The collapsed and quenched film 21 from the cold water tank 16 is passed over idler rollers 24 and then fed into a hot water tank 28 where the film 21 passes through nip rollers 25, 26 and then upwardly through an air ring 32 beyond which the film is blown to form a second bubble 30, which is subsequently collapsed by a collapsing frame 33. The collapsed film passes through nip rollers 34 at a speed which is from about 3 to about 5 times the speed with which the film passes through nip rollers 26, with the air in the bubble 30 being trapped therein by the rollers 26, 34. This results in biaxial orientation of the film lengthwise and breadth wise. The collapsed film 31 then passes an optional annealing station 38 which stabilizes the film to prevent subsequent shrinkage when in a roll. The film 31 then passes over further idler rollers 36 and is then wound into a roll 39. Examples of a multilayer plastic film made in accordance with the present invention will now be described.

Referring first to FIG. 3, a five layer film 40 is made in accordance with the method described with reference to FIGS. 1 and 2. The film 40 comprises an outer layer 42, a bonding layer 44, a PVDC layer 46, a further bonding layer 48 and a second outer layer in the form of a sealant layer 50.

The central layer 46, namely the third layer, is a PVDC barrier layer with a thickness in the range of from about 2 to about 15 microns and comprising a co-polymer of vinylitine chloride and methyl acrylate. The PVDC layer 46 provides good oxygen and moisture barrier properties as well as oil resisting properties. Neither the PVDC layer 46 nor the starting material therefor was subjected to irradiation.

The PVDC layer 46 is bonded by a bonding layer 44 to an outside layer 42 which comprises low density polyethylene to provide abuse resistance during handling and transportation, cold resistance and heat resistance to around 90-98° C. which is required for cook-in uses. The resin used to produce the outside layer 42 was subjected to irradiation in the manner indicated in FIG. 1 in the range from about 2 to about 20MR, preferably from about 2 to about 10MR, and still more preferably from about 2 to about 6MR. The outer layer 42 may have a thickness in the range from about 10 about 40 microns, preferably from about 20 to about 40 microns.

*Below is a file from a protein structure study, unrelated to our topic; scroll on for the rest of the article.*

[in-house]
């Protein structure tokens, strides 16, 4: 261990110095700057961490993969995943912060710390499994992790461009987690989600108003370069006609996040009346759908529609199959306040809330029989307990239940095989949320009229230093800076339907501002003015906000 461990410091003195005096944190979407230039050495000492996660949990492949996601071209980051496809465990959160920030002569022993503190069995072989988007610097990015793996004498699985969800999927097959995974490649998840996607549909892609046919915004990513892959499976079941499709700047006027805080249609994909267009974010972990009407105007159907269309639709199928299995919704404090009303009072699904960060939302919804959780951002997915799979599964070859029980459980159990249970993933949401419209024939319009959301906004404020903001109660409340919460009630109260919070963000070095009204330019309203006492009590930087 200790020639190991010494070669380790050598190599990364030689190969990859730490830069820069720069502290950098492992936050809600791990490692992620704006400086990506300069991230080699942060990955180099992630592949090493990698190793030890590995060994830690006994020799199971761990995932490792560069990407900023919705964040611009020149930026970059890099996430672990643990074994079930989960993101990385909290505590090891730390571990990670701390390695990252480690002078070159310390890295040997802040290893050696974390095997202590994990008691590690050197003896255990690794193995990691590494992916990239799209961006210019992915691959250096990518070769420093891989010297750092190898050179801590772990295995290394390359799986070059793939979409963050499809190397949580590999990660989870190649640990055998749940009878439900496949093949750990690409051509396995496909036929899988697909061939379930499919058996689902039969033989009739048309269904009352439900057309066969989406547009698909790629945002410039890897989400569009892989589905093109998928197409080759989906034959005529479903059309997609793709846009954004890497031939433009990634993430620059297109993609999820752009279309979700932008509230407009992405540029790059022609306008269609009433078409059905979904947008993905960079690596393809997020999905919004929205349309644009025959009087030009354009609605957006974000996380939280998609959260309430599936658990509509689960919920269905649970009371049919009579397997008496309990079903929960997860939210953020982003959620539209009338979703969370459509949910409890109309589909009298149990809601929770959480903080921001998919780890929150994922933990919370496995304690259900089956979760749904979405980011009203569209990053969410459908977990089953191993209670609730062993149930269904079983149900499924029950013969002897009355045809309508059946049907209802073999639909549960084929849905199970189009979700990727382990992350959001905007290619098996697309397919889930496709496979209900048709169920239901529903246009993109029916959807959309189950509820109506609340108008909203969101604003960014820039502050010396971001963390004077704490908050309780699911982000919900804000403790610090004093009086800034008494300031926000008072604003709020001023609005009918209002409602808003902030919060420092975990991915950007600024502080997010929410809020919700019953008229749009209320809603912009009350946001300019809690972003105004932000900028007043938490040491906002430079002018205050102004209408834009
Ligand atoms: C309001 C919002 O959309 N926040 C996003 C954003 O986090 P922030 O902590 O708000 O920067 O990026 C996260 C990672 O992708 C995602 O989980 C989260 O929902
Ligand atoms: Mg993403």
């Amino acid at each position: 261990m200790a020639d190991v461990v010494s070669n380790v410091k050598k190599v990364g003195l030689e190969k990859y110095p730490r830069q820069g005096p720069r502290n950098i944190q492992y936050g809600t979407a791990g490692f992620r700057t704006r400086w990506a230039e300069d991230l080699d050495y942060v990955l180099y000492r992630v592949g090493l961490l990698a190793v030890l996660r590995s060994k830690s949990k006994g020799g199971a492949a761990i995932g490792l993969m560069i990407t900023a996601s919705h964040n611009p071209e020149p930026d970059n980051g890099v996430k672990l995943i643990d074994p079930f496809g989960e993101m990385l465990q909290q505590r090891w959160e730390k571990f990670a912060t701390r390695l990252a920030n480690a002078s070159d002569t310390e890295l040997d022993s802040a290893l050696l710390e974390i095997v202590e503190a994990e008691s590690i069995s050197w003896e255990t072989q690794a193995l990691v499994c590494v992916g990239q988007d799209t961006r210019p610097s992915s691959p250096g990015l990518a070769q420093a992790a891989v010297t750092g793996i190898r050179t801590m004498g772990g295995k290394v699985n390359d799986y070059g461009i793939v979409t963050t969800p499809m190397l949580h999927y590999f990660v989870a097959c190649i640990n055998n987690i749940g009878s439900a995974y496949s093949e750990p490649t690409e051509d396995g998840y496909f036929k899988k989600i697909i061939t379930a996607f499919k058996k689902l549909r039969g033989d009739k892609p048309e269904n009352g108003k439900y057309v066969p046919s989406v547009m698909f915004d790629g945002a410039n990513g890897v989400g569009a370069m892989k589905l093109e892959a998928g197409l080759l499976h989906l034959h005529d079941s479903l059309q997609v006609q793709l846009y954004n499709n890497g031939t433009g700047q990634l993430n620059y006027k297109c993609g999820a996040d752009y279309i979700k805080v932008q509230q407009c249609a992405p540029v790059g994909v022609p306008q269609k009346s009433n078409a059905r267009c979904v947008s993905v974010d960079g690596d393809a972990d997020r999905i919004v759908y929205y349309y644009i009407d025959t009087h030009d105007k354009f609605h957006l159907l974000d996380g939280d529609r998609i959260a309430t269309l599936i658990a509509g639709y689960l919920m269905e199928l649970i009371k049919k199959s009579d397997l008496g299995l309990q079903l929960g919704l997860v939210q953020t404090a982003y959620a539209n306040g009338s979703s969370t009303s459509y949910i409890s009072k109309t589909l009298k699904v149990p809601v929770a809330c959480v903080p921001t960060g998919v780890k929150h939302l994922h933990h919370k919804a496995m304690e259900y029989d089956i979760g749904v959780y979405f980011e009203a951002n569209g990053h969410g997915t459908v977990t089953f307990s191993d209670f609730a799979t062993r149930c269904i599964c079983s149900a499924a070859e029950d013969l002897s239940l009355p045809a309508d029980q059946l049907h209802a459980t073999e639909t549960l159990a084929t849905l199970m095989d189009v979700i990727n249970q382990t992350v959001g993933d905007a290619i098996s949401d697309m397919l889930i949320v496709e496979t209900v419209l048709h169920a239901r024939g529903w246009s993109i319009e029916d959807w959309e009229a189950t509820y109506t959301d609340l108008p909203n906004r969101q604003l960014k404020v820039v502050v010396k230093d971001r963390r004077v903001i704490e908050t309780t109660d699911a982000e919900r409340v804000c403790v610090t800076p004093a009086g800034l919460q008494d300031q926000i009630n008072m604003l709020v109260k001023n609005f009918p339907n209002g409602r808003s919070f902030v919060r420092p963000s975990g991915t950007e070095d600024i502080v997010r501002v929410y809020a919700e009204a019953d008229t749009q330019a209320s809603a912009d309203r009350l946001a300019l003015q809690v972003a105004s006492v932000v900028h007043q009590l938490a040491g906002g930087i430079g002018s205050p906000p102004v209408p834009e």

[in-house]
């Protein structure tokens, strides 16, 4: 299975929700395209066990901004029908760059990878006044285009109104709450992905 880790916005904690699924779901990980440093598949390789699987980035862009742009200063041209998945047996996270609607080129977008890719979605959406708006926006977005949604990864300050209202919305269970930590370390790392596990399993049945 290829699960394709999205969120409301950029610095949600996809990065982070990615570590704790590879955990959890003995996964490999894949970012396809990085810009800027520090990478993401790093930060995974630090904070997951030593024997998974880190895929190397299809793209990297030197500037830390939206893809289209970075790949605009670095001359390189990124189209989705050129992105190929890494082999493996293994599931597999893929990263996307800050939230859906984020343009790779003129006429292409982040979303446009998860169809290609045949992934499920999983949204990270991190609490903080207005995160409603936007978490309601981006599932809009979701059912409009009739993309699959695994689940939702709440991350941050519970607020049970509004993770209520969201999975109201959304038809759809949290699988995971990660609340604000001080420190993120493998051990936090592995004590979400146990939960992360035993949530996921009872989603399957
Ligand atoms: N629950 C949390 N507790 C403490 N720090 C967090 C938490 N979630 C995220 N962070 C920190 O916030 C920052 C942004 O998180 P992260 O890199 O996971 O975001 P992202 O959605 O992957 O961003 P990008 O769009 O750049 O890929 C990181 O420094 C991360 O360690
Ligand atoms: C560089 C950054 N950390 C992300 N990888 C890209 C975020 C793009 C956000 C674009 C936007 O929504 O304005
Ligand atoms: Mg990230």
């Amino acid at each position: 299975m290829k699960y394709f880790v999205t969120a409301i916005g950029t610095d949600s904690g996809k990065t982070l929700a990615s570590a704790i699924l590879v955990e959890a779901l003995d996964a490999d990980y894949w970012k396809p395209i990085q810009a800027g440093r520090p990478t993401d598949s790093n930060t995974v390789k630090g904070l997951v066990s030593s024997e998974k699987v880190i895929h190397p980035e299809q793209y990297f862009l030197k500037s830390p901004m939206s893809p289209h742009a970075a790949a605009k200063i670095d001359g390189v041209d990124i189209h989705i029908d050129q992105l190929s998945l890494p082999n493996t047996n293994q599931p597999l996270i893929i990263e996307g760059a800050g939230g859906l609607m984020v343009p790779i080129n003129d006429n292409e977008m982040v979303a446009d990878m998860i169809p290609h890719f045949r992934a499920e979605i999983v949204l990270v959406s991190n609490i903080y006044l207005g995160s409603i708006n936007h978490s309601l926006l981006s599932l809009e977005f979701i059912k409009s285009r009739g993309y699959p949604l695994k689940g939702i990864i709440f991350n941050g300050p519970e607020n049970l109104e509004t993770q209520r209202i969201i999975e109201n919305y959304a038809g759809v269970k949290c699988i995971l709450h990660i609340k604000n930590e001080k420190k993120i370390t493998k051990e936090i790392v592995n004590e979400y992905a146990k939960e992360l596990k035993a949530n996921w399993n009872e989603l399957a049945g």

The outer layer 50, namely the sealant layer, may have a thickness in the range of about 10 to about 40 microns, preferably from about 10 to about 30 microns and comprises low density polyethylene. The sealant layer 50 provides heat sealing ability, good seal strength in the presence of fats or oils, seal strength for cook-in uses and during shelf life of the film, and puncture resistance for bone-in-meat usage. The resin used to produce the sealant layer 50 was irradiated to a level in the range of from about 2 to about 20MR, preferably from about 2 to about 10MR, and more preferably from about 2 to about 6MR.

The bonding layers 44, 48 may comprise ethylene vinyl-acetate copolymer, with each layer having a thickness in the range from about 3 to about 10 microns. The resin from which the bonding layers 44, 48 is produced is irradiated at a level in the range from about 2 to about 10MR, preferably from about 2 to about 6MR and more preferably from about 2 to about 4MR.

FIG. 4 shows a seven layer film 60 which is similar to the five layer film described with reference to FIG. 3, except that a shrink layer 64 is provided between sealant layer 62 and bonding layer 66, and a further shrink layer 70 is provided between bonding layer 70 and sealant (outer) layer 74, with the central layer 68 being a PVDC barrier layer as before.

The shrink layers 64, 72 may each have a thickness in the range of from about 5 to 20 microns, with the resin from which these layers are formed being irradiated in the range from about 2 to about 6MR, preferably about 2MR.

Both films 40 and 60 can be produced with good physical and mechanical properties, with the film 60 having a total thickness of about 60 microns and the film 70 having a total thickness of about 65 microns.

The advantages and other embodiments of the invention will now be readily apparent to a person skilled in the art from the foregoing description, the scope of the invention being defined in the appended claims.